President Donald Trump said on Tuesday he would use U.S. military forces to protect the nation’s southern border with Mexico until there is a border wall and “proper security’’ in place.
“We are going to be doing things militarily,” Trump said at the White House, adding he had discussed the idea with U.S. Defence Secretary, Jim Mattis.
“Until we can have a wall and proper security we’re going to be guarding our border with the military. That’s a big step,” he said.
“We cannot have people flowing into our country illegally, disappearing, and by the way, never showing up for court.”
Earlier on Tuesday, Trump had said U.S. foreign aid to Honduras and other countries was at risk unless they stopped what he called a “caravan” of more than 1,200 Central American migrants headed to the U.S. border with Mexico on a 2,000-mile (3,200-km) journey from the Mexico-Guatemalan border.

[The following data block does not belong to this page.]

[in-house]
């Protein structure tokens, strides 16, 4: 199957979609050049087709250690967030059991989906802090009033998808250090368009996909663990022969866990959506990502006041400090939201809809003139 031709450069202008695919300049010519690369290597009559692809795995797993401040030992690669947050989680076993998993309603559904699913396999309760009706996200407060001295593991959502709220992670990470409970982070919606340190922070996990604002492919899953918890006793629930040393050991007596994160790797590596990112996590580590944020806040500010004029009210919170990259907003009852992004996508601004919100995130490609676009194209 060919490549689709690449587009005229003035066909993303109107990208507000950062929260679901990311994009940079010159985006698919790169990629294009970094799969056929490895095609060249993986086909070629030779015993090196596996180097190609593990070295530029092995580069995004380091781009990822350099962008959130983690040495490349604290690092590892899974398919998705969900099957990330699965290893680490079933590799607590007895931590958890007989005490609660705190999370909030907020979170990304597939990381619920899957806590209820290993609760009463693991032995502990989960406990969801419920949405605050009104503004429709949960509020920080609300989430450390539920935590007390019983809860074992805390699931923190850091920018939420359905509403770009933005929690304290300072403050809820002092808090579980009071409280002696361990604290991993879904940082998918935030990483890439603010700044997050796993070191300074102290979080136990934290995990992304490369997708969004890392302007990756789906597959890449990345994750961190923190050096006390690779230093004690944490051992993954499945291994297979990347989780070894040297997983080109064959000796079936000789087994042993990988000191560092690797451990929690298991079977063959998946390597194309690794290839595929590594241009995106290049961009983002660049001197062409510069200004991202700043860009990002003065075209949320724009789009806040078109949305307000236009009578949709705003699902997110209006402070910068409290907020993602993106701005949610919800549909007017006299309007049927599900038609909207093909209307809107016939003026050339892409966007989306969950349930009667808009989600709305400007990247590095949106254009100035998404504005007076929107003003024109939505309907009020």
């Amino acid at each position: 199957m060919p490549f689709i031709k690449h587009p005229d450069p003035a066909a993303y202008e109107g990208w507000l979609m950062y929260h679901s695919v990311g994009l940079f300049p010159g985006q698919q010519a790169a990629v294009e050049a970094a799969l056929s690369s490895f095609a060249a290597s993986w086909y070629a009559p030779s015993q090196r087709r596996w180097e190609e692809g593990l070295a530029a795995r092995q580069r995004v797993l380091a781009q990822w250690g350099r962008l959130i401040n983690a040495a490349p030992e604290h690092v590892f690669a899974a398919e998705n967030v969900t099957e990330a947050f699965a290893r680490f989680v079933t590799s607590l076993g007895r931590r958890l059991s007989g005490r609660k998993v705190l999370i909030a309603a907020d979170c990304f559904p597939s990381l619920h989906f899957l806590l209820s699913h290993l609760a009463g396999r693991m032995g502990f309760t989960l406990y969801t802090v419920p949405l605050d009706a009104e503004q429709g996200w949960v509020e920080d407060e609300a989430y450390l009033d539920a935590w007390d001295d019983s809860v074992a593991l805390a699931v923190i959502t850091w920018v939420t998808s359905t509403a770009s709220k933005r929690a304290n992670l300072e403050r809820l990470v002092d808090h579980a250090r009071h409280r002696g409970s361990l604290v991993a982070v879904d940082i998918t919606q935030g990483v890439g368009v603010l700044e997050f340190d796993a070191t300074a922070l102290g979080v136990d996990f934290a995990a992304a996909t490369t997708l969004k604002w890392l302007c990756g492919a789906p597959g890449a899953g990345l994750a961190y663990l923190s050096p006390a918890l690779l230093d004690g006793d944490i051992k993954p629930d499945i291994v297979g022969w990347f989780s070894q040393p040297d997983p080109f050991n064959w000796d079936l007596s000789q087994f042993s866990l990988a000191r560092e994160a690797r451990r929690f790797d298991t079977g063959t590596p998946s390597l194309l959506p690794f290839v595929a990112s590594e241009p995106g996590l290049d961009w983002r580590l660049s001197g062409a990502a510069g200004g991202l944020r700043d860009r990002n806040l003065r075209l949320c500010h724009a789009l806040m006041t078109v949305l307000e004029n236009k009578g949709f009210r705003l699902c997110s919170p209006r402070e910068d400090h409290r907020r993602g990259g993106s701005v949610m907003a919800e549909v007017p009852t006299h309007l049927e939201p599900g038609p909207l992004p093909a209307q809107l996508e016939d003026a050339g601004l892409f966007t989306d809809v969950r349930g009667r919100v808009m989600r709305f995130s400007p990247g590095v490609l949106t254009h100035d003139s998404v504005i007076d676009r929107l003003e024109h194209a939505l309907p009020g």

Mexico’s government has said such “caravans’’ of mostly Central Americans, including many escaping violence in Honduras, have occurred since 2010.
Trump has stepped up his immigration rhetoric in recent days and his administration has moved to further crack down on people, who are in the U.S. illegally.
Trump has already blasted Mexico and threatened to upend the North American Free Trade Agreement (NAFTA) over the caravan.
The current trip has also put pressure on Mexican authorities ahead of the July 1 presidential election there.
“We will be doing things with Mexico, and they have to do it, otherwise I’m not going to do with the NAFTA deal,” Trump said.
In a post on Twitter, he had said the caravan “heading to our ‘Weak Laws’ Border, had better be stopped before it gets there.
Cash cow NAFTA is in play, as is foreign aid to Honduras and the countries that allow this to happen. Congress MUST ACT NOW!”
On Monday, the Republican president railed against Democrats over immigration and again pressed U.S. lawmakers to pass legislation to build his long-promised border wall between the U.S. and Mexico.
In spite months of efforts, no immigration deal has emerged in the Republican-led Congress, where lawmakers are not expected to pass much major legislation ahead of November’s midterm congressional elections.